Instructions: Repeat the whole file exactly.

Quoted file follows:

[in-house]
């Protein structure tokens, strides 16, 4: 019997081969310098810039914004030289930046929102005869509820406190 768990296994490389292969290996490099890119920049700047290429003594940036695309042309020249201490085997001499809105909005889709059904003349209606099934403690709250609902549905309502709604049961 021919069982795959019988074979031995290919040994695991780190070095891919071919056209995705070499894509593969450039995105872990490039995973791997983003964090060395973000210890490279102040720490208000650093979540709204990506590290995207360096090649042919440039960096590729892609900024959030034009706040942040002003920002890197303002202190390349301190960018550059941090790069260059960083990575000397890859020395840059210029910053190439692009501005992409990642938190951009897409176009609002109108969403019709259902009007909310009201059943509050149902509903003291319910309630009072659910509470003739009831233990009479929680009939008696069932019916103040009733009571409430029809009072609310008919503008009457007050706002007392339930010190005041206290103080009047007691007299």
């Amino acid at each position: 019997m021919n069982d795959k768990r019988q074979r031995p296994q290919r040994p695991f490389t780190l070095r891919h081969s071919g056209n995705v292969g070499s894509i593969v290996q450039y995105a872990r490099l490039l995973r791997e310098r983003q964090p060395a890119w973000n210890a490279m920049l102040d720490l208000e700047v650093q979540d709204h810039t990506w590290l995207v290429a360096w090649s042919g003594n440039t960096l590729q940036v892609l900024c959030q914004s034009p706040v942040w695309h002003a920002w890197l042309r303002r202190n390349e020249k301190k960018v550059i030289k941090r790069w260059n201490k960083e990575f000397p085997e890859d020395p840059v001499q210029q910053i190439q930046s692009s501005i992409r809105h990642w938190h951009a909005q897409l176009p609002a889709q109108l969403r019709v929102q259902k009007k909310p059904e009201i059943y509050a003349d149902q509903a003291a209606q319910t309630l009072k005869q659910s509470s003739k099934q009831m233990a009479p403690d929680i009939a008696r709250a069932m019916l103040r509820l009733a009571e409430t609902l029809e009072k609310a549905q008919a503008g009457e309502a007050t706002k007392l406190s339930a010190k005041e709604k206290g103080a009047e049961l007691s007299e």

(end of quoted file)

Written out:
[in-house]
């Protein structure tokens, strides 16, 4: 019997081969310098810039914004030289930046929102005869509820406190 768990296994490389292969290996490099890119920049700047290429003594940036695309042309020249201490085997001499809105909005889709059904003349209606099934403690709250609902549905309502709604049961 021919069982795959019988074979031995290919040994695991780190070095891919071919056209995705070499894509593969450039995105872990490039995973791997983003964090060395973000210890490279102040720490208000650093979540709204990506590290995207360096090649042919440039960096590729892609900024959030034009706040942040002003920002890197303002202190390349301190960018550059941090790069260059960083990575000397890859020395840059210029910053190439692009501005992409990642938190951009897409176009609002109108969403019709259902009007909310009201059943509050149902509903003291319910309630009072659910509470003739009831233990009479929680009939008696069932019916103040009733009571409430029809009072609310008919503008009457007050706002007392339930010190005041206290103080009047007691007299």
């Amino acid at each position: 019997m021919n069982d795959k768990r019988q074979r031995p296994q290919r040994p695991f490389t780190l070095r891919h081969s071919g056209n995705v292969g070499s894509i593969v290996q450039y995105a872990r490099l490039l995973r791997e310098r983003q964090p060395a890119w973000n210890a490279m920049l102040d720490l208000e700047v650093q979540d709204h810039t990506w590290l995207v290429a360096w090649s042919g003594n440039t960096l590729q940036v892609l900024c959030q914004s034009p706040v942040w695309h002003a920002w890197l042309r303002r202190n390349e020249k301190k960018v550059i030289k941090r790069w260059n201490k960083e990575f000397p085997e890859d020395p840059v001499q210029q910053i190439q930046s692009s501005i992409r809105h990642w938190h951009a909005q897409l176009p609002a889709q109108l969403r019709v929102q259902k009007k909310p059904e009201i059943y509050a003349d149902q509903a003291a209606q319910t309630l009072k005869q659910s509470s003739k099934q009831m233990a009479p403690d929680i009939a008696r709250a069932m019916l103040r509820l009733a009571e409430t609902l029809e009072k609310a549905q008919a503008g009457e309502a007050t706002k007392l406190s339930a010190k005041e709604k206290g103080a009047e049961l007691s007299e």